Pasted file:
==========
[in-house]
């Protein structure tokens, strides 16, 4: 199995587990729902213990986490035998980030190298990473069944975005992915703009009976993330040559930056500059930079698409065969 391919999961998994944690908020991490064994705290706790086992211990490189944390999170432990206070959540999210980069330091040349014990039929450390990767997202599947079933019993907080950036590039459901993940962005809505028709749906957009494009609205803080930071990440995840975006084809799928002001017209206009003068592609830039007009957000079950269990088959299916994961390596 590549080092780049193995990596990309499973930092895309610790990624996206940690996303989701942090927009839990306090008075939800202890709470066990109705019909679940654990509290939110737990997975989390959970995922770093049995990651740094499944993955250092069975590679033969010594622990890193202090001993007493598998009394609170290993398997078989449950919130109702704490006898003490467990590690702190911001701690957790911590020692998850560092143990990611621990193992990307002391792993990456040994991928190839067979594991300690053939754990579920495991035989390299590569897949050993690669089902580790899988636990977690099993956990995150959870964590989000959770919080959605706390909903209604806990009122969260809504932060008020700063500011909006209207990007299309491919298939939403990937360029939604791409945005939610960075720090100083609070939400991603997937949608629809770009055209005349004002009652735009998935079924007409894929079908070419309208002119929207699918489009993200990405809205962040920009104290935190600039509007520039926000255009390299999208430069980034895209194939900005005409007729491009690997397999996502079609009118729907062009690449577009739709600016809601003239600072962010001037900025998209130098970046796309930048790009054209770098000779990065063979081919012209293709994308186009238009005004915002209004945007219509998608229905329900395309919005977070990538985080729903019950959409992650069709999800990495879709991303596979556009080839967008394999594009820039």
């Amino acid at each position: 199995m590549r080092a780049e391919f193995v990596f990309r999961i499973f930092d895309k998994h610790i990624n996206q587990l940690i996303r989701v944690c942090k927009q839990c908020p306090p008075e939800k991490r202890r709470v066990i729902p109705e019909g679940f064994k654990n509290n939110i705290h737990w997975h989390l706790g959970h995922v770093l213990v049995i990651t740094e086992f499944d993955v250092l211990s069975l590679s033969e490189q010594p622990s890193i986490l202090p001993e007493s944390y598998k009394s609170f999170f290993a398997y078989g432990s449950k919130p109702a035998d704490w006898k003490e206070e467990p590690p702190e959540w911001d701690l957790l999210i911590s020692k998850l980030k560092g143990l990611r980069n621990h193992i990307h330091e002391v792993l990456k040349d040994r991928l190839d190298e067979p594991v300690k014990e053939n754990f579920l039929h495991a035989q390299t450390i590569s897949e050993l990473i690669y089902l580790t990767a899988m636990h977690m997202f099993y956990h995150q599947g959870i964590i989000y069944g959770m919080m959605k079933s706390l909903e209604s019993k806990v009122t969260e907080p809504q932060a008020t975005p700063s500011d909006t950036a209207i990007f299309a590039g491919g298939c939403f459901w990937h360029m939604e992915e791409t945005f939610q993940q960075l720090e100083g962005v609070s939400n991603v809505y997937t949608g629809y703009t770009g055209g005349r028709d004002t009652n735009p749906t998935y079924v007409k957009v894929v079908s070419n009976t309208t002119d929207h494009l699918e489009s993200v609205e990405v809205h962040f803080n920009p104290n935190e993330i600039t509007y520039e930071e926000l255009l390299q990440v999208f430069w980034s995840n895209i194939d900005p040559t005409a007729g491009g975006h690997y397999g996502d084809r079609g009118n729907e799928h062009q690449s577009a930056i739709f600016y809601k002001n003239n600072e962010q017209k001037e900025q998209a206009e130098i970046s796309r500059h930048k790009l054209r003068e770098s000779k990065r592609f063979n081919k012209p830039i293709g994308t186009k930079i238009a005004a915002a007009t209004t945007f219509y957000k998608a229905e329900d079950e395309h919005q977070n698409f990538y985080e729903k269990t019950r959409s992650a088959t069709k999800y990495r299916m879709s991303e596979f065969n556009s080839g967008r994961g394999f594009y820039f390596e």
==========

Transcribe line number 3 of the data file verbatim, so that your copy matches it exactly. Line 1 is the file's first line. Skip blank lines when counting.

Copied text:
């Amino acid at each position: 199995m590549r080092a780049e391919f193995v990596f990309r999961i499973f930092d895309k998994h610790i990624n996206q587990l940690i996303r989701v944690c942090k927009q839990c908020p306090p008075e939800k991490r202890r709470v066990i729902p109705e019909g679940f064994k654990n509290n939110i705290h737990w997975h989390l706790g959970h995922v770093l213990v049995i990651t740094e086992f499944d993955v250092l211990s069975l590679s033969e490189q010594p622990s890193i986490l202090p001993e007493s944390y598998k009394s609170f999170f290993a398997y078989g432990s449950k919130p109702a035998d704490w006898k003490e206070e467990p590690p702190e959540w911001d701690l957790l999210i911590s020692k998850l980030k560092g143990l990611r980069n621990h193992i990307h330091e002391v792993l990456k040349d040994r991928l190839d190298e067979p594991v300690k014990e053939n754990f579920l039929h495991a035989q390299t450390i590569s897949e050993l990473i690669y089902l580790t990767a899988m636990h977690m997202f099993y956990h995150q599947g959870i964590i989000y069944g959770m919080m959605k079933s706390l909903e209604s019993k806990v009122t969260e907080p809504q932060a008020t975005p700063s500011d909006t950036a209207i990007f299309a590039g491919g298939c939403f459901w990937h360029m939604e992915e791409t945005f939610q993940q960075l720090e100083g962005v609070s939400n991603v809505y997937t949608g629809y703009t770009g055209g005349r028709d004002t009652n735009p749906t998935y079924v007409k957009v894929v079908s070419n009976t309208t002119d929207h494009l699918e489009s993200v609205e990405v809205h962040f803080n920009p104290n935190e993330i600039t509007y520039e930071e926000l255009l390299q990440v999208f430069w980034s995840n895209i194939d900005p040559t005409a007729g491009g975006h690997y397999g996502d084809r079609g009118n729907e799928h062009q690449s577009a930056i739709f600016y809601k002001n003239n600072e962010q017209k001037e900025q998209a206009e130098i970046s796309r500059h930048k790009l054209r003068e770098s000779k990065r592609f063979n081919k012209p830039i293709g994308t186009k930079i238009a005004a915002a007009t209004t945007f219509y957000k998608a229905e329900d079950e395309h919005q977070n698409f990538y985080e729903k269990t019950r959409s992650a088959t069709k999800y990495r299916m879709s991303e596979f065969n556009s080839g967008r994961g394999f594009y820039f390596e």